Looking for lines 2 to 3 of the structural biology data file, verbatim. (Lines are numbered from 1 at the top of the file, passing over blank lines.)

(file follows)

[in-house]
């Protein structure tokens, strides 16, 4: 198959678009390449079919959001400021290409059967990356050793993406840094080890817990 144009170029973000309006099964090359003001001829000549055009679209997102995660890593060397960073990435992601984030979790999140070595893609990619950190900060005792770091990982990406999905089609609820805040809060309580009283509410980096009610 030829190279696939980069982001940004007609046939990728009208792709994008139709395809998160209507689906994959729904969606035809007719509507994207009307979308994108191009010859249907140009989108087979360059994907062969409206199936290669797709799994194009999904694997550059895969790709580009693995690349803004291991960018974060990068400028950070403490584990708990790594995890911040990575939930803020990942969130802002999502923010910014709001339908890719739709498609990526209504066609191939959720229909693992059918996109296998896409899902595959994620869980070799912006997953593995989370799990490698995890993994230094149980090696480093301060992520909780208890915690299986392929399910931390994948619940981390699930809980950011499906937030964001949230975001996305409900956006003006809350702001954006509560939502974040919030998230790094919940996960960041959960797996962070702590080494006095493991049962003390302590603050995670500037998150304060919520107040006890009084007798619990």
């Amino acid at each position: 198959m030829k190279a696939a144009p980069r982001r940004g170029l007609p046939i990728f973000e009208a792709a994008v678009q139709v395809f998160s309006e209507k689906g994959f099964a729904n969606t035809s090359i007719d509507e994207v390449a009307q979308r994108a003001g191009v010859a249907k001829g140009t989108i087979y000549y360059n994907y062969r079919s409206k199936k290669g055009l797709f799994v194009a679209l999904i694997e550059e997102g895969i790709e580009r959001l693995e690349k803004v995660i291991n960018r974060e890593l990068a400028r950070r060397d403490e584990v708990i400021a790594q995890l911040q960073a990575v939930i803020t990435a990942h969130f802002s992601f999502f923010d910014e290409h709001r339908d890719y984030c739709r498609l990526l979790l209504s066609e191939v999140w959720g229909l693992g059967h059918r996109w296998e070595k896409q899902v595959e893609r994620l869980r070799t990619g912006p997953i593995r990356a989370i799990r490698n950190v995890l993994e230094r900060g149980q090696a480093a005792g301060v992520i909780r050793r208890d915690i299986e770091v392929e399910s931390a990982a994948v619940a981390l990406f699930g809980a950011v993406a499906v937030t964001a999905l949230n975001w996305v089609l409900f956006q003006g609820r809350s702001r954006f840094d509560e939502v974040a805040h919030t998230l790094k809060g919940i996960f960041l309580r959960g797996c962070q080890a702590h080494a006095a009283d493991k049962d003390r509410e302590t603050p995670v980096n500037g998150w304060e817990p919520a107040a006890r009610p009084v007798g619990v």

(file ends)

């Protein structure tokens, strides 16, 4: 198959678009390449079919959001400021290409059967990356050793993406840094080890817990 144009170029973000309006099964090359003001001829000549055009679209997102995660890593060397960073990435992601984030979790999140070595893609990619950190900060005792770091990982990406999905089609609820805040809060309580009283509410980096009610 030829190279696939980069982001940004007609046939990728009208792709994008139709395809998160209507689906994959729904969606035809007719509507994207009307979308994108191009010859249907140009989108087979360059994907062969409206199936290669797709799994194009999904694997550059895969790709580009693995690349803004291991960018974060990068400028950070403490584990708990790594995890911040990575939930803020990942969130802002999502923010910014709001339908890719739709498609990526209504066609191939959720229909693992059918996109296998896409899902595959994620869980070799912006997953593995989370799990490698995890993994230094149980090696480093301060992520909780208890915690299986392929399910931390994948619940981390699930809980950011499906937030964001949230975001996305409900956006003006809350702001954006509560939502974040919030998230790094919940996960960041959960797996962070702590080494006095493991049962003390302590603050995670500037998150304060919520107040006890009084007798619990």
């Amino acid at each position: 198959m030829k190279a696939a144009p980069r982001r940004g170029l007609p046939i990728f973000e009208a792709a994008v678009q139709v395809f998160s309006e209507k689906g994959f099964a729904n969606t035809s090359i007719d509507e994207v390449a009307q979308r994108a003001g191009v010859a249907k001829g140009t989108i087979y000549y360059n994907y062969r079919s409206k199936k290669g055009l797709f799994v194009a679209l999904i694997e550059e997102g895969i790709e580009r959001l693995e690349k803004v995660i291991n960018r974060e890593l990068a400028r950070r060397d403490e584990v708990i400021a790594q995890l911040q960073a990575v939930i803020t990435a990942h969130f802002s992601f999502f923010d910014e290409h709001r339908d890719y984030c739709r498609l990526l979790l209504s066609e191939v999140w959720g229909l693992g059967h059918r996109w296998e070595k896409q899902v595959e893609r994620l869980r070799t990619g912006p997953i593995r990356a989370i799990r490698n950190v995890l993994e230094r900060g149980q090696a480093a005792g301060v992520i909780r050793r208890d915690i299986e770091v392929e399910s931390a990982a994948v619940a981390l990406f699930g809980a950011v993406a499906v937030t964001a999905l949230n975001w996305v089609l409900f956006q003006g609820r809350s702001r954006f840094d509560e939502v974040a805040h919030t998230l790094k809060g919940i996960f960041l309580r959960g797996c962070q080890a702590h080494a006095a009283d493991k049962d003390r509410e302590t603050p995670v980096n500037g998150w304060e817990p919520a107040a006890r009610p009084v007798g619990v």